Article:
December 2, 2011

The International Criminal Court (ICC) Says Former Ivory Coast Leader Laurent Gbagbo Faces 4 Counts Of Crimes Against Humanity Including Murder, Rape And Persecution! YAAAY!

THE HAGUE — Ivorian ex-president Laurent Gbagbo is "in shock" over his sudden transfer to the International Criminal Court to face murder and rape charges, his lawyer Emmanuel Altit told AFP on Friday.

"He is still in shock over the surprise and suddenness of this removal, but at the same time he is lucid and ready to fight," said Altit, who met with his client on Thursday at the ICC's detention centre in a suburb of The Hague.


ABC news, Australia
written by Reuters/AFP staff
Wednesday November 30, 2011

The International Criminal Court says former Ivory Coast leader Laurent Gbagbo faces four counts of crimes against humanity including murder, rape and persecution.

Gbagbo arrived in the Netherlands early Wednesday to be handed over to the ICC for trial over post-election violence that cost 3,000 lives.

A plane carrying the former president landed at Rotterdam airport a little before 4:00am (local time), ANP reported.

From there, Gbagbo was taken to the ICC detention facilities in The Hague, 20 kilometres away, where he was remanded in custody.

"Gbagbo allegedly bears individual criminal responsibility, as indirect co-perpetrator, for four counts of crimes against humanity, namely murder, rape and other forms of sexual violence, persecution and other inhuman acts, allegedly committed in the territory of the Ivory Coast between December 16, 2010 and April 12, 2011," the ICC said in a statement.

Gbagbo, 66, was only informed of his transfer on Tuesday when he was served an international arrest warrant from the ICC, Jean Gbougnon, one of his lawyers in Ivory Coast, said.

He is the first former head of state to be surrendered to the ICC.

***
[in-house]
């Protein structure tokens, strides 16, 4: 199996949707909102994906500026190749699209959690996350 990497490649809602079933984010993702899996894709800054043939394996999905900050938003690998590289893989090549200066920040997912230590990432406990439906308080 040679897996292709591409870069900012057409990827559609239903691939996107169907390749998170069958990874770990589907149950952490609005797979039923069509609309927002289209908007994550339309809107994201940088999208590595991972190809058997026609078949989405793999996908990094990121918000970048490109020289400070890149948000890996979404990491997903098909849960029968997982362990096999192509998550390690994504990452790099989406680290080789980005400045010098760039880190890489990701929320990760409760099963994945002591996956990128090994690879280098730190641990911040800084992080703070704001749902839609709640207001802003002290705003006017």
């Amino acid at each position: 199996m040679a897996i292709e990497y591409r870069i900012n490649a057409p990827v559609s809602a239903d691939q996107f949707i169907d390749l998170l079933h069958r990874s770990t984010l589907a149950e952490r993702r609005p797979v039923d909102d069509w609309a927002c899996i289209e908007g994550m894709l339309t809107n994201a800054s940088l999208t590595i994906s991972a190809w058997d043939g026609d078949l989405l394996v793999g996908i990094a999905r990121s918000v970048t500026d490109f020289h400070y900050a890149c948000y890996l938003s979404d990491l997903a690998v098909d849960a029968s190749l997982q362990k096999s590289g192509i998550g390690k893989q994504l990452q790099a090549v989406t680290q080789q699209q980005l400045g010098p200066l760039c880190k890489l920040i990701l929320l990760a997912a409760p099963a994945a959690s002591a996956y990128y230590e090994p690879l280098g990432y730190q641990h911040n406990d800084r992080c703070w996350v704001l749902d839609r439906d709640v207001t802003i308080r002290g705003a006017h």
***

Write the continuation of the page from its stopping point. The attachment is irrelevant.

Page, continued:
Ivory Coast's new rulers had been pressing for weeks to have Gbagbo transferred to The Hague and the move comes less than two weeks before the December 11 legislative elections in Ivory Coast.

For months since his arrest in Abidjan on April 11, he had been held in Korhogo in the north of the country as Ivorian investigators built a case against him.

At home, Gbagbo faced charges for "economic crimes" allegedly committed during the political crisis and conflict triggered by his refusal to hand over power, which sparked the deadly post-election conflict.

But the ICC had launched its own investigation.

Both sides
Last month, its judges allowed prosecutor Luis Moreno-Ocampo to probe alleged post-election war crimes and crimes against humanity committed by forces loyal to Gbagbo - but also those loyal to new Ivorian president Alassane Ouattara.

And Human Rights Watch, while welcoming news of Gbagbo's transfer to the ICC, made it clear the forces loyal to Mr Ouattara also had to answer for alleged atrocities.

"The ICC is playing its part to show that even those at the highest levels of power cannot escape justice when implicated in grave crimes," said Elise Keppler, HRW's senior international justice counsel.

She added that the ICC should also make sure it investigated both sides as "the many victims of abuse meted out by the forces loyal to president Ouattara also deserve to see justice done".

In Ivory Coast the leaders of three small pro-Gbagbo parties announced they were pulling out of the December vote in protest at the transfer, which they argued would hamper national reconciliation.

In Paris, Lucie Bourthoumieux, another lawyer for Gbagbo, said: "This decision by the ICC is illegal and goes against the interests of the country and of national reconciliation."

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